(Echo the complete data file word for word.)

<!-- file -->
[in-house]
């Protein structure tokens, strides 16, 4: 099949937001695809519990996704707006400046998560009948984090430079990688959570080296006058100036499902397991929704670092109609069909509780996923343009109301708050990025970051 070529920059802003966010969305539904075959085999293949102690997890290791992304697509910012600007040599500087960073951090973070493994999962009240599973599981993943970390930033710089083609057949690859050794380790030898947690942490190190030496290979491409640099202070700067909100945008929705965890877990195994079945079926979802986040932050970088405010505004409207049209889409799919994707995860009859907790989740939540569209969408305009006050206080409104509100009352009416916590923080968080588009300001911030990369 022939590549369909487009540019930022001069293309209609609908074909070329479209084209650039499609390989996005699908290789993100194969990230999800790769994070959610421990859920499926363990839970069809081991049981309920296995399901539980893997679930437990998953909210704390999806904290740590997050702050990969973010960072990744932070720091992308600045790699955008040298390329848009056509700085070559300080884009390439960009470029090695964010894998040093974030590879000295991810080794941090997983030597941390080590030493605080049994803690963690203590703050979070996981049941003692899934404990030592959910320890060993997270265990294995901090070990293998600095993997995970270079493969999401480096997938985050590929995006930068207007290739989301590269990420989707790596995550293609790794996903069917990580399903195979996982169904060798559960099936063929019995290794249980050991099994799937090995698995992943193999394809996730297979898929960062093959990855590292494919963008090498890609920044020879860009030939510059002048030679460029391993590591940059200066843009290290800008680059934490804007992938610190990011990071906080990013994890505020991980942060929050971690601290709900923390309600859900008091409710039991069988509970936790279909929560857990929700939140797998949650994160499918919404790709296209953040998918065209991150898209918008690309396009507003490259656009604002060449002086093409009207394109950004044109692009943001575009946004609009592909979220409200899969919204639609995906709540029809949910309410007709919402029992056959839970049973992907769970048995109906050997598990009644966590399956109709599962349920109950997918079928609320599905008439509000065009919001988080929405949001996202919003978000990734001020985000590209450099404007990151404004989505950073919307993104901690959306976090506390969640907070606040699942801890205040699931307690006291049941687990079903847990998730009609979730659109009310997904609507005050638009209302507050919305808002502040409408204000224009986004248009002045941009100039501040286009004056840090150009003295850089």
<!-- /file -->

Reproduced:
[in-house]
């Protein structure tokens, strides 16, 4: 099949937001695809519990996704707006400046998560009948984090430079990688959570080296006058100036499902397991929704670092109609069909509780996923343009109301708050990025970051 070529920059802003966010969305539904075959085999293949102690997890290791992304697509910012600007040599500087960073951090973070493994999962009240599973599981993943970390930033710089083609057949690859050794380790030898947690942490190190030496290979491409640099202070700067909100945008929705965890877990195994079945079926979802986040932050970088405010505004409207049209889409799919994707995860009859907790989740939540569209969408305009006050206080409104509100009352009416916590923080968080588009300001911030990369 022939590549369909487009540019930022001069293309209609609908074909070329479209084209650039499609390989996005699908290789993100194969990230999800790769994070959610421990859920499926363990839970069809081991049981309920296995399901539980893997679930437990998953909210704390999806904290740590997050702050990969973010960072990744932070720091992308600045790699955008040298390329848009056509700085070559300080884009390439960009470029090695964010894998040093974030590879000295991810080794941090997983030597941390080590030493605080049994803690963690203590703050979070996981049941003692899934404990030592959910320890060993997270265990294995901090070990293998600095993997995970270079493969999401480096997938985050590929995006930068207007290739989301590269990420989707790596995550293609790794996903069917990580399903195979996982169904060798559960099936063929019995290794249980050991099994799937090995698995992943193999394809996730297979898929960062093959990855590292494919963008090498890609920044020879860009030939510059002048030679460029391993590591940059200066843009290290800008680059934490804007992938610190990011990071906080990013994890505020991980942060929050971690601290709900923390309600859900008091409710039991069988509970936790279909929560857990929700939140797998949650994160499918919404790709296209953040998918065209991150898209918008690309396009507003490259656009604002060449002086093409009207394109950004044109692009943001575009946004609009592909979220409200899969919204639609995906709540029809949910309410007709919402029992056959839970049973992907769970048995109906050997598990009644966590399956109709599962349920109950997918079928609320599905008439509000065009919001988080929405949001996202919003978000990734001020985000590209450099404007990151404004989505950073919307993104901690959306976090506390969640907070606040699942801890205040699931307690006291049941687990079903847990998730009609979730659109009310997904609507005050638009209302507050919305808002502040409408204000224009986004248009002045941009100039501040286009004056840090150009003295850089």